Today’s strip is guest-drawed by Corey Marie Parkhill, purveyor of her own website at http://www.coreymarie.com.   I’ve known Corey and her husband Tod for quite a while, back when they were chugging out lots of comics and mini-comics through Young American Comics.  Stan has known them for some time as well, and he claims that I subconsciously designed Jason and Noel based on Tod and Corey Marie.  I vehemently deny this charge, but you never know–the subconscious is an odd thing.

Anyway, I absolutely love this strip, and Corey Marie did it in color to boot, which is a rare treat for SubCulture.  I think her renditions of the characters are spot on, and I would absolutely LOVE for her to do more strips for us at some time, a la Dave Dwonch from a year or so ago.  Her style is absolutely perfect for SubCulture.  So thanks, Corey Marie!  And you really should be doing a webstrip or something similar on a regular basis…you’re too talented not to!

Corey Marie does a lot of neat paper ephemera and crafts on her website, including magnets, journals, and all sorts of other nifty stuff.  Those of you lucky enough to have a SubCulture button, she and her husband made those for us as well, and I put in a new order for some more literally as I write this.

On to the strip itself–I am hoping that this strip generates a little discussion, as it is something that I have discussed with a lot of folks over the years that we have been doing this strip.  The big question is, if I, Stan, or both of us were women, would we be getting more hits on the site?  The (il)logic behind this argument is that women are relatively scarce in the industry as a whole, and as such, many of the males (a large chunk of which are socially awkward) sort of latch on to these female creators, thus developing a large, pretty strong fan base.  Whereas as males, Stan and I are a dime a dozen, and it doesn’t do a thing.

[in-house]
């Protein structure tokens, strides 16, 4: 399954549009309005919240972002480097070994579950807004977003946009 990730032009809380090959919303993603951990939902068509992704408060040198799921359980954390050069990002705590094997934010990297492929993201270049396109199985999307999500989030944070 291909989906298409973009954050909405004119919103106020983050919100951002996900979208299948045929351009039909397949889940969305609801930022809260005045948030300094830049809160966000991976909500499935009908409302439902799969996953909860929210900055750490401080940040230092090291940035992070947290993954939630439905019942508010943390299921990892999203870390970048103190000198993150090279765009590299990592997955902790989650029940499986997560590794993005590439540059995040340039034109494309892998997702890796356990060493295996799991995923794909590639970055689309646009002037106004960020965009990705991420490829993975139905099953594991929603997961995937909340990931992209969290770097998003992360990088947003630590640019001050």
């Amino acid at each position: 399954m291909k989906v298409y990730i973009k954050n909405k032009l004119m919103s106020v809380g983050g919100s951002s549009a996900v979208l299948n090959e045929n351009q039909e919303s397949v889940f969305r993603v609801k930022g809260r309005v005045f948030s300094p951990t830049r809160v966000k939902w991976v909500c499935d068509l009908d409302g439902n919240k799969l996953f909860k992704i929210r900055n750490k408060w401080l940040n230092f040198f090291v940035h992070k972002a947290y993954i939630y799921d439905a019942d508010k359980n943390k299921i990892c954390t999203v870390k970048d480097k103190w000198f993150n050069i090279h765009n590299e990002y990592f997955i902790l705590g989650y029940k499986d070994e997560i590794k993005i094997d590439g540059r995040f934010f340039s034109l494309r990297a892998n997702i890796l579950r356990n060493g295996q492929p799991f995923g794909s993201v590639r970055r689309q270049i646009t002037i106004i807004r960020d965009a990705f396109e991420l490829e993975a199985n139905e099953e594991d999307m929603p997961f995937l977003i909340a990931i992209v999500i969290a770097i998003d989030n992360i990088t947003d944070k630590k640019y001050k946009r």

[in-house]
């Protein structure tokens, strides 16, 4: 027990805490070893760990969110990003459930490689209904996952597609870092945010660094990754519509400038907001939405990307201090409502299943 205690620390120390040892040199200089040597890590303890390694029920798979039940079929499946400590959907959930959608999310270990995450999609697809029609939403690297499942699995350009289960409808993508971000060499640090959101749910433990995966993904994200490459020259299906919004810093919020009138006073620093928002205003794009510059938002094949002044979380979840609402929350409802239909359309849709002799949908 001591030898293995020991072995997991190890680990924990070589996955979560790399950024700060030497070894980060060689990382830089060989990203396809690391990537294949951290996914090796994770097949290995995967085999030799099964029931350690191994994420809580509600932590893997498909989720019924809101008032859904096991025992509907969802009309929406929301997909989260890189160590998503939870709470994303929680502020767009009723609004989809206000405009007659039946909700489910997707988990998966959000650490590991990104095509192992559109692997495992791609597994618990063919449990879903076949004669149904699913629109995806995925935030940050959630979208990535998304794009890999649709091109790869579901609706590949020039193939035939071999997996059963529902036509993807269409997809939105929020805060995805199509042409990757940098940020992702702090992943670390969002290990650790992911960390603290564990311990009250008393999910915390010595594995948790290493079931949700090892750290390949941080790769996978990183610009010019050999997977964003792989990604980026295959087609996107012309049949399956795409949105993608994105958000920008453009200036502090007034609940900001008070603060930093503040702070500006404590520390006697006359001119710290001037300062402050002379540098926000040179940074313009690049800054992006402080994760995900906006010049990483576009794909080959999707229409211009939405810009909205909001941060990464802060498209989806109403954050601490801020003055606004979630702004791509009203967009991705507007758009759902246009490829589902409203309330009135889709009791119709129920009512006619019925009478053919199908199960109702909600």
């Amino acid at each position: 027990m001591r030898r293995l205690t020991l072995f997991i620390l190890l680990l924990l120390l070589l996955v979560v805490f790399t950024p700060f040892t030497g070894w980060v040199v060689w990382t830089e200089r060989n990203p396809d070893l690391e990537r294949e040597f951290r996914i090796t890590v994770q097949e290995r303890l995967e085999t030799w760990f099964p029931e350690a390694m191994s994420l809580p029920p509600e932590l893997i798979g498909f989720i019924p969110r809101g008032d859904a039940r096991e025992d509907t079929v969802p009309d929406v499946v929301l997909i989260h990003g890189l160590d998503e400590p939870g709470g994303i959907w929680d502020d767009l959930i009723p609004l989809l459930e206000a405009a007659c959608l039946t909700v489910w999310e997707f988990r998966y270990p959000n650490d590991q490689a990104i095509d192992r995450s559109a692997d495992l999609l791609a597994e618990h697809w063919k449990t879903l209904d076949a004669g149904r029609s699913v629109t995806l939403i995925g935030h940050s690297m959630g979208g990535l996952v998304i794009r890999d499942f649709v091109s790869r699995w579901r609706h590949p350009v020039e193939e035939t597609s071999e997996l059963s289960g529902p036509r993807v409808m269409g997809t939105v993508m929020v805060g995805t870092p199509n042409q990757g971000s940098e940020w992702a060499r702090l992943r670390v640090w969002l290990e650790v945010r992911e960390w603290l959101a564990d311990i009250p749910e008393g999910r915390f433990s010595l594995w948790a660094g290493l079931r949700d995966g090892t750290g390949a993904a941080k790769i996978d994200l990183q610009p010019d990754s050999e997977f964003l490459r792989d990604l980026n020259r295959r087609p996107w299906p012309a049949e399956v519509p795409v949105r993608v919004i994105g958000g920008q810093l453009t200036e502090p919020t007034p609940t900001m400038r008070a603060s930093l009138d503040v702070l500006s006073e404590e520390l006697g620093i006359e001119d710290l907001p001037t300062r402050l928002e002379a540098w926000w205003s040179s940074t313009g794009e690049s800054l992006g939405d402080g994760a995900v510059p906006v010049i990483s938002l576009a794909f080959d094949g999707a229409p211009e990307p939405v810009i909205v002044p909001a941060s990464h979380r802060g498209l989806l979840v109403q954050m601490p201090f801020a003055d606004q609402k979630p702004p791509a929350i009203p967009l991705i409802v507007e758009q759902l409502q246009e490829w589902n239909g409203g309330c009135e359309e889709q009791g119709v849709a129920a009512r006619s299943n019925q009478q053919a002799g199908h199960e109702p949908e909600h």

I had a discussion with Danielle Corestto (Girls with Slingshots) about this over sushi and drinks at Heroes Con last month.  She’s heard this urban legend a lot, and frankly, she thinks it’s bullshit.  She says it really boils down to hard work and how well you promote yourself and your product.  Corey Marie, who asked if she could alter a little bit of today’s strip’s dialogue in the last panel, definitely agrees with Danielle.  I tend to agree with the two of them as well.  Being female isn’t a guarantee of success in a male-dominated and oriented medium like comics.

But does it have any effect at all?  We have a pretty large female following on SubCulture, and I like to think that it is because we have some pretty strong, and fairly realistic female characters that folks can relate to.  I’d love to see what all of you think about this discussion.

Thanks!